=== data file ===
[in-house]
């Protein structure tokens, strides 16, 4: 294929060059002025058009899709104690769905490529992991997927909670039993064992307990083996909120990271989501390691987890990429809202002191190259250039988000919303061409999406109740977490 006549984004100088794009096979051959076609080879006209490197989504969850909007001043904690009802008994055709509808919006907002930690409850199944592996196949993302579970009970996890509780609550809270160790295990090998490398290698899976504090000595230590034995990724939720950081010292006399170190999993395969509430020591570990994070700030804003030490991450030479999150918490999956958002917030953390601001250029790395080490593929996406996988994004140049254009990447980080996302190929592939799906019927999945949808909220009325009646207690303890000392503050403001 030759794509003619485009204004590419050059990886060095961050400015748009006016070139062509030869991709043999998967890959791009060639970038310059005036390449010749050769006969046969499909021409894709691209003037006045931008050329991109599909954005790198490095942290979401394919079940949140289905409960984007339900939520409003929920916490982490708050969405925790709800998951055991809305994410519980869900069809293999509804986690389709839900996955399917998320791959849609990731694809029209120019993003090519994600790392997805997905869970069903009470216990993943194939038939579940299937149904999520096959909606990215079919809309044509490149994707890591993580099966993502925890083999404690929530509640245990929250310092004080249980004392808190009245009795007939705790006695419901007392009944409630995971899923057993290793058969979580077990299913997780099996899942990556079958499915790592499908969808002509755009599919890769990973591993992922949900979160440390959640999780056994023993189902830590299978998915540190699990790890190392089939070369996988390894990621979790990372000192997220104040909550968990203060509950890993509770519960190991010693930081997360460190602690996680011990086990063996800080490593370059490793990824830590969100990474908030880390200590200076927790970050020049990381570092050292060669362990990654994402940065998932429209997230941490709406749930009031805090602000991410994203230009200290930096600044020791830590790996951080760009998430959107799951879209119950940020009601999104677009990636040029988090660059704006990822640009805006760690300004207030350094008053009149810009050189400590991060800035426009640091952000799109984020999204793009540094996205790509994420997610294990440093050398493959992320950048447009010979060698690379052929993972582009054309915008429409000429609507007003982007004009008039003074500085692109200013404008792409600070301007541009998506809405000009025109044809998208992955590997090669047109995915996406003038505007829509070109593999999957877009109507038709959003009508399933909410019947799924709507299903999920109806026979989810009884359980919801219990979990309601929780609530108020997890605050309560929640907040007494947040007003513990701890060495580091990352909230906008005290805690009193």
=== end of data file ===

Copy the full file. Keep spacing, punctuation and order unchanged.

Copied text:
[in-house]
């Protein structure tokens, strides 16, 4: 294929060059002025058009899709104690769905490529992991997927909670039993064992307990083996909120990271989501390691987890990429809202002191190259250039988000919303061409999406109740977490 006549984004100088794009096979051959076609080879006209490197989504969850909007001043904690009802008994055709509808919006907002930690409850199944592996196949993302579970009970996890509780609550809270160790295990090998490398290698899976504090000595230590034995990724939720950081010292006399170190999993395969509430020591570990994070700030804003030490991450030479999150918490999956958002917030953390601001250029790395080490593929996406996988994004140049254009990447980080996302190929592939799906019927999945949808909220009325009646207690303890000392503050403001 030759794509003619485009204004590419050059990886060095961050400015748009006016070139062509030869991709043999998967890959791009060639970038310059005036390449010749050769006969046969499909021409894709691209003037006045931008050329991109599909954005790198490095942290979401394919079940949140289905409960984007339900939520409003929920916490982490708050969405925790709800998951055991809305994410519980869900069809293999509804986690389709839900996955399917998320791959849609990731694809029209120019993003090519994600790392997805997905869970069903009470216990993943194939038939579940299937149904999520096959909606990215079919809309044509490149994707890591993580099966993502925890083999404690929530509640245990929250310092004080249980004392808190009245009795007939705790006695419901007392009944409630995971899923057993290793058969979580077990299913997780099996899942990556079958499915790592499908969808002509755009599919890769990973591993992922949900979160440390959640999780056994023993189902830590299978998915540190699990790890190392089939070369996988390894990621979790990372000192997220104040909550968990203060509950890993509770519960190991010693930081997360460190602690996680011990086990063996800080490593370059490793990824830590969100990474908030880390200590200076927790970050020049990381570092050292060669362990990654994402940065998932429209997230941490709406749930009031805090602000991410994203230009200290930096600044020791830590790996951080760009998430959107799951879209119950940020009601999104677009990636040029988090660059704006990822640009805006760690300004207030350094008053009149810009050189400590991060800035426009640091952000799109984020999204793009540094996205790509994420997610294990440093050398493959992320950048447009010979060698690379052929993972582009054309915008429409000429609507007003982007004009008039003074500085692109200013404008792409600070301007541009998506809405000009025109044809998208992955590997090669047109995915996406003038505007829509070109593999999957877009109507038709959003009508399933909410019947799924709507299903999920109806026979989810009884359980919801219990979990309601929780609530108020997890605050309560929640907040007494947040007003513990701890060495580091990352909230906008005290805690009193």